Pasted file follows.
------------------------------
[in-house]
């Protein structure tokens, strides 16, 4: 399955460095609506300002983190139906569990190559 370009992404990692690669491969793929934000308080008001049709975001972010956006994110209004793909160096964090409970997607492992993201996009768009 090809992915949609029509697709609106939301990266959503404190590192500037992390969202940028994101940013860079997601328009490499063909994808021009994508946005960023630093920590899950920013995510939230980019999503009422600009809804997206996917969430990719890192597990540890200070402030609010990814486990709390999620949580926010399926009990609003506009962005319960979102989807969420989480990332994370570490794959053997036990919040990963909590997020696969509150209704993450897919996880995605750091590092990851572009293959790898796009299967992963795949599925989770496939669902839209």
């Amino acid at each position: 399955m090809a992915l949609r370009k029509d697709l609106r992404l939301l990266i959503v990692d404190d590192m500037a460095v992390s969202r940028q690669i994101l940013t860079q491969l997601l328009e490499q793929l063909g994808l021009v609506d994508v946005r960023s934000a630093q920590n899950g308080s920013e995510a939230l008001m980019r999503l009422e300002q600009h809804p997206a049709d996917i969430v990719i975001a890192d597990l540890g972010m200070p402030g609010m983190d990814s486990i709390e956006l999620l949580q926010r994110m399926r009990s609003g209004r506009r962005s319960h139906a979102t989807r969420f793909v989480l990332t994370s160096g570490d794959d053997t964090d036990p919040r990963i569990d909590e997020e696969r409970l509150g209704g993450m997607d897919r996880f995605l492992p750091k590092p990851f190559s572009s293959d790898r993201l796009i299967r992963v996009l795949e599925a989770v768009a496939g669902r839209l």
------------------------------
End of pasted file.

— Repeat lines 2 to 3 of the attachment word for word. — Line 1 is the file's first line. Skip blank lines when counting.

């Protein structure tokens, strides 16, 4: 399955460095609506300002983190139906569990190559 370009992404990692690669491969793929934000308080008001049709975001972010956006994110209004793909160096964090409970997607492992993201996009768009 090809992915949609029509697709609106939301990266959503404190590192500037992390969202940028994101940013860079997601328009490499063909994808021009994508946005960023630093920590899950920013995510939230980019999503009422600009809804997206996917969430990719890192597990540890200070402030609010990814486990709390999620949580926010399926009990609003506009962005319960979102989807969420989480990332994370570490794959053997036990919040990963909590997020696969509150209704993450897919996880995605750091590092990851572009293959790898796009299967992963795949599925989770496939669902839209």
């Amino acid at each position: 399955m090809a992915l949609r370009k029509d697709l609106r992404l939301l990266i959503v990692d404190d590192m500037a460095v992390s969202r940028q690669i994101l940013t860079q491969l997601l328009e490499q793929l063909g994808l021009v609506d994508v946005r960023s934000a630093q920590n899950g308080s920013e995510a939230l008001m980019r999503l009422e300002q600009h809804p997206a049709d996917i969430v990719i975001a890192d597990l540890g972010m200070p402030g609010m983190d990814s486990i709390e956006l999620l949580q926010r994110m399926r009990s609003g209004r506009r962005s319960h139906a979102t989807r969420f793909v989480l990332t994370s160096g570490d794959d053997t964090d036990p919040r990963i569990d909590e997020e696969r409970l509150g209704g993450m997607d897919r996880f995605l492992p750091k590092p990851f190559s572009s293959d790898r993201l796009i299967r992963v996009l795949e599925a989770v768009a496939g669902r839209l």